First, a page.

by Lauren E. Nichols Read Part 1 here Just months later, in the spring of…
This post, on the many and various forms taken by works which have been inspired by Jane Eyre, was contributed by Brittany King, a young actress making her afO debut. Brittany plays the interesting and challenging dual roles of Mrs. Fairfax and Rosamond Oliver.
Most classic works of literature have inspired countless other tales, spin-offs, revamps, adaptations and themes in storytelling, and Jane Eyre is no exception. Since its publication in 1847, there has been plenty of time for the novel to be dissected and resurrected in fresh, new ways, as well as to be adapted into multiple feature length films and television series, and of course, great theater adaptations.
There have been quite a few Young Adult novels written that allude to, reference, or are inspired by Jane Eyre. [I hope this inspires young readers to attempt to read the classic themselves–a little bit like Twilight fans were inspired to read Wuthering Heights after it was referenced in New Moon.] For example, in A Breath of Eyre by Eve Marie Mont (Kensington, 2012) a young heroine is transplanted (by a lightning storm) into the life of Jane Eyre. She can move back and forth between her life in the novel and her life in reality, and along the way there’s plenty of adventure and self discovery. There’s also Claire’s Not-So-Gothic-Romance by Bonnie Blythe, (2008–out of print), in which the protagonist falls desperately in love with with the new guy in town (of course), and along the way discovers secrets about his not-so-great past. Fear not, lovers of all things monstrous and adventurous, you too can feed your Jane Eyre appetite. Jane Slayre: The Literary Classic With a Blood Sucking Twist by Sherri Browning Erwin [Simon & Schuster 2010]. I believe somewhere in there the line, “Reader, I buried him” exists. To each his own.
There are also numerous literary sequels and prequels, and interestingly enough, re-tellings from other characters’ points of view. Have you ever wondered what Rochester was thinking when he made some of his less-than-ideal choices? Well, now you can know: Jane Eyre’s Husband by Tara Bradley (2011) is told from his point of view. There’s also a re-telling from the perspective of Bertha Mason (Wide Sargasso Sea by Jean Rhys, 1966), which I find simultaneously interesting and frightening.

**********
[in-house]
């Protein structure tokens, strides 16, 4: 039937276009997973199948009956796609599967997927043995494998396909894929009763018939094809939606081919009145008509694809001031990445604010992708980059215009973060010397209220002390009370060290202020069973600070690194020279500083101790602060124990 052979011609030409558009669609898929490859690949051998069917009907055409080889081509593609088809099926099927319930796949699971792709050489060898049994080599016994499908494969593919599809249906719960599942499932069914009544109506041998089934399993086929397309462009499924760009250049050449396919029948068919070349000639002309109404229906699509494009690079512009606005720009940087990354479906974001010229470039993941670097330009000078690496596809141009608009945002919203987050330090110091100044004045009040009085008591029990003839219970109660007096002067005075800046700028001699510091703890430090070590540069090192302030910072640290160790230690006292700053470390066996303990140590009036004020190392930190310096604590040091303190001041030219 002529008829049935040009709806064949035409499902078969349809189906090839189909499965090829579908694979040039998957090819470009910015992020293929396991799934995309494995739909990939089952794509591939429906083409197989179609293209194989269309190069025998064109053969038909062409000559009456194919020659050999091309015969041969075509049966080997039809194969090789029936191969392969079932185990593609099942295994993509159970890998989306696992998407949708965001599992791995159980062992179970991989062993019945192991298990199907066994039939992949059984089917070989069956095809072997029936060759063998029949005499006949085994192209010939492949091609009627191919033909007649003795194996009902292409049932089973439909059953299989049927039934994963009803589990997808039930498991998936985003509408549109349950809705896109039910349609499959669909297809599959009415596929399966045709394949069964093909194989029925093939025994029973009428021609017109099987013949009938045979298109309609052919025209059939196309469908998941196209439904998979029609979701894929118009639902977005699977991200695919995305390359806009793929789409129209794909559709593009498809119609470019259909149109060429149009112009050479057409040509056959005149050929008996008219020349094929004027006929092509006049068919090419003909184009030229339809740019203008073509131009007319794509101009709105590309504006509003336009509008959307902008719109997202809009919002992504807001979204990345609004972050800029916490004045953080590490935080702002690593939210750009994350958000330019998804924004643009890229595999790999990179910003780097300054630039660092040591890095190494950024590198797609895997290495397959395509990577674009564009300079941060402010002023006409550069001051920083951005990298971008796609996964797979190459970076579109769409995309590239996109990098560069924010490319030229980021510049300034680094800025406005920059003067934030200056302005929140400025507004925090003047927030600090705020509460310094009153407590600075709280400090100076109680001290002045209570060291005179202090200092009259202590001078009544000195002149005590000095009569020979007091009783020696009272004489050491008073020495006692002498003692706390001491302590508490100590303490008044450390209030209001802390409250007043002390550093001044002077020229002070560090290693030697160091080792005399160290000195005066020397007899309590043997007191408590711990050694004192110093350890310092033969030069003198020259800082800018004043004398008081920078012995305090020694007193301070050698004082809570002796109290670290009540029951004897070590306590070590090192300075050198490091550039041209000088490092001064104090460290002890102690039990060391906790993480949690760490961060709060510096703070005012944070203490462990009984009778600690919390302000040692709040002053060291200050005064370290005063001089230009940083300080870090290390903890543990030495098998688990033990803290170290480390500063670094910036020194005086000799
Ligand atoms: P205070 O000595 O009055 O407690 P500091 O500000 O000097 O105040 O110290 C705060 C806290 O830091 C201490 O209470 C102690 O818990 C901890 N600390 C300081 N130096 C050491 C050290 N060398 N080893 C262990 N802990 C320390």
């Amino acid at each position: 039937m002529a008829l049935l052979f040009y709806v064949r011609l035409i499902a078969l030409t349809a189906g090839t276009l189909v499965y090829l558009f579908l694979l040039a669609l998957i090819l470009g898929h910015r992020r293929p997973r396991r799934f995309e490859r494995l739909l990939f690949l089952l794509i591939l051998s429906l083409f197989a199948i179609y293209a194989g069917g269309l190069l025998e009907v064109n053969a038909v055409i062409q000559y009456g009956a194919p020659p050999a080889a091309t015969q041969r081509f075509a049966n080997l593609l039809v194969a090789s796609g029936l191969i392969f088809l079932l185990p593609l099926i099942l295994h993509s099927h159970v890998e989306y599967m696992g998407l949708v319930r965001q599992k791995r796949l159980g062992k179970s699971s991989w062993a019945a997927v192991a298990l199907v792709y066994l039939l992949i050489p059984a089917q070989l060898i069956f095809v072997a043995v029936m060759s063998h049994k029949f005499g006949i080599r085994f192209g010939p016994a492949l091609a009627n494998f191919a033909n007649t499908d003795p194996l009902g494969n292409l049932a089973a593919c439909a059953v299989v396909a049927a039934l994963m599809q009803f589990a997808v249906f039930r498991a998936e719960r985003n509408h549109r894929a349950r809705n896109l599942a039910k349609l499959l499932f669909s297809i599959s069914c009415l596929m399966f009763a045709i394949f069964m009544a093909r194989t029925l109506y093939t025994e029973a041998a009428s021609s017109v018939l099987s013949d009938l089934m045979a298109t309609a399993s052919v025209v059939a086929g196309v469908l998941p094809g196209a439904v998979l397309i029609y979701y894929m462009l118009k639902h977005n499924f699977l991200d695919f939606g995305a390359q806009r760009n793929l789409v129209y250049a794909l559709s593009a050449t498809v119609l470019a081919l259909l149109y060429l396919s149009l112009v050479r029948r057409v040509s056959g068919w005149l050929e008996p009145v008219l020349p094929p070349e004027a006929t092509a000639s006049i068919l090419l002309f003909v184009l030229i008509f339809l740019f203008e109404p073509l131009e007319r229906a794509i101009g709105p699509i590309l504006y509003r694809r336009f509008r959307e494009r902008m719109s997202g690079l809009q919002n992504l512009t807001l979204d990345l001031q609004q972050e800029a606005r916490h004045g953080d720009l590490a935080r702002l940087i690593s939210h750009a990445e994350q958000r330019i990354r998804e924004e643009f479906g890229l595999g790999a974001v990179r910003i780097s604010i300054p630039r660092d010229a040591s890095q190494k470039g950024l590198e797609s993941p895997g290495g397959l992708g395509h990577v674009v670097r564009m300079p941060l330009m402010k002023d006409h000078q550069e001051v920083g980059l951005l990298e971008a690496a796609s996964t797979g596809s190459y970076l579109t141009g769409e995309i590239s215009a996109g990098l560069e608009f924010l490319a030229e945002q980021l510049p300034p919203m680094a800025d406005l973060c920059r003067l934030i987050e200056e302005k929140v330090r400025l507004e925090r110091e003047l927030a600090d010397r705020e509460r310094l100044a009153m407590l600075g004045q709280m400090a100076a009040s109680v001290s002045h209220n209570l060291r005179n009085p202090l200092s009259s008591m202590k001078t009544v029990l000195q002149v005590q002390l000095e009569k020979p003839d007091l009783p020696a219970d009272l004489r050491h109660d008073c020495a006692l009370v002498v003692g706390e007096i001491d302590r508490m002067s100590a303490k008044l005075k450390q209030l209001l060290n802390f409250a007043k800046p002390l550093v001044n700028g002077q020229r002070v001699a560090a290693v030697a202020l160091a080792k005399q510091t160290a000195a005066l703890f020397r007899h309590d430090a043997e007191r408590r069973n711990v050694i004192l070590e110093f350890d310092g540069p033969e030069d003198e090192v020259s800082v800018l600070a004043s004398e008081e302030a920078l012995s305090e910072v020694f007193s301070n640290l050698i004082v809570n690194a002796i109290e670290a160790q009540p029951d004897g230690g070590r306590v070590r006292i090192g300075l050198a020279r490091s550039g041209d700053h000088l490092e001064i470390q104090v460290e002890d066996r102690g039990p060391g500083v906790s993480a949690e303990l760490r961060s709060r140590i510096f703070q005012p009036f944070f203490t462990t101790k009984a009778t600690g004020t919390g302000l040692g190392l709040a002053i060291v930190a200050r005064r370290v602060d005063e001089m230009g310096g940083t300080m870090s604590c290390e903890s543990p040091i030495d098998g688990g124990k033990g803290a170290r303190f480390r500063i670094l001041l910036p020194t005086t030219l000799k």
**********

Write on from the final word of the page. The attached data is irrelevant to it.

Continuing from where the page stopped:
I should be honest with you, reader (do you see what I did there?), and tell you that Jane Eyre is one of my all-time favorite novels, and no re-working, film adaptation, or (heaven forbid) sequel will live up to my standards. The feel of gothic literature is hard to capture in film, and the book is so complex and spans such a significant period of time, things always seem to be missing. My film teacher always told me that films aren’t exact replicas of literature, they are translations of the words on the page. With that in mind, here are some of the more noteworthy translations of the beauty that is Jane Eyre:
–A 1973 BBC television version of Jane Eyre (starring TImothy Dalton as Rochester) took most of its dialogue directly from the book. BBC generally does fairly true-to-form adaptations;
–A more recent BBC series (2006) with Toby Stephens as Rochester is worth noting as well. (See the DVD cover above.)
–Most people now are familiar with the 2011 film version of Jane Eyre featuring Mia Wasikowska and Michael Fassbender.
Personally, one of my favorite parts of being familiar with classic literature is not missing out on all the “easter eggs” that pop up in modern day media. Like this: